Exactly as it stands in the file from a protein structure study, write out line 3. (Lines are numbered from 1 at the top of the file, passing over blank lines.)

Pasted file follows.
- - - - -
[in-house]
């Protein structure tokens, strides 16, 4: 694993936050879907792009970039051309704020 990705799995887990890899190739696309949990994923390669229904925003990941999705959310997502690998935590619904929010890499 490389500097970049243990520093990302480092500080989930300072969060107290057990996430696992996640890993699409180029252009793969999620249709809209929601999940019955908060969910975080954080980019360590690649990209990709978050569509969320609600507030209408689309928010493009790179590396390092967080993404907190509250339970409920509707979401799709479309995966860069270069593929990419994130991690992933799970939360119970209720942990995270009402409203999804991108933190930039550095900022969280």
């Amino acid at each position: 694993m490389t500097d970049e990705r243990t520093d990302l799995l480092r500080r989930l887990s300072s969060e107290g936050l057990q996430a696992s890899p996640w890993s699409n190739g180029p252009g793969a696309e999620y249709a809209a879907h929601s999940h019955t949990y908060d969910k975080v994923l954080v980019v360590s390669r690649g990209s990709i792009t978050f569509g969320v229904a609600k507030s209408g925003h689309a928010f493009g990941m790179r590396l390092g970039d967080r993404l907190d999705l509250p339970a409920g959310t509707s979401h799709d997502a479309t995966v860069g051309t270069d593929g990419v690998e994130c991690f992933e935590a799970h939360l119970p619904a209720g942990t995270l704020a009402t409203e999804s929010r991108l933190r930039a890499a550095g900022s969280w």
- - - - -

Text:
């Amino acid at each position: 694993m490389t500097d970049e990705r243990t520093d990302l799995l480092r500080r989930l887990s300072s969060e107290g936050l057990q996430a696992s890899p996640w890993s699409n190739g180029p252009g793969a696309e999620y249709a809209a879907h929601s999940h019955t949990y908060d969910k975080v994923l954080v980019v360590s390669r690649g990209s990709i792009t978050f569509g969320v229904a609600k507030s209408g925003h689309a928010f493009g990941m790179r590396l390092g970039d967080r993404l907190d999705l509250p339970a409920g959310t509707s979401h799709d997502a479309t995966v860069g051309t270069d593929g990419v690998e994130c991690f992933e935590a799970h939360l119970p619904a209720g942990t995270l704020a009402t409203e999804s929010r991108l933190r930039a890499a550095g900022s969280w």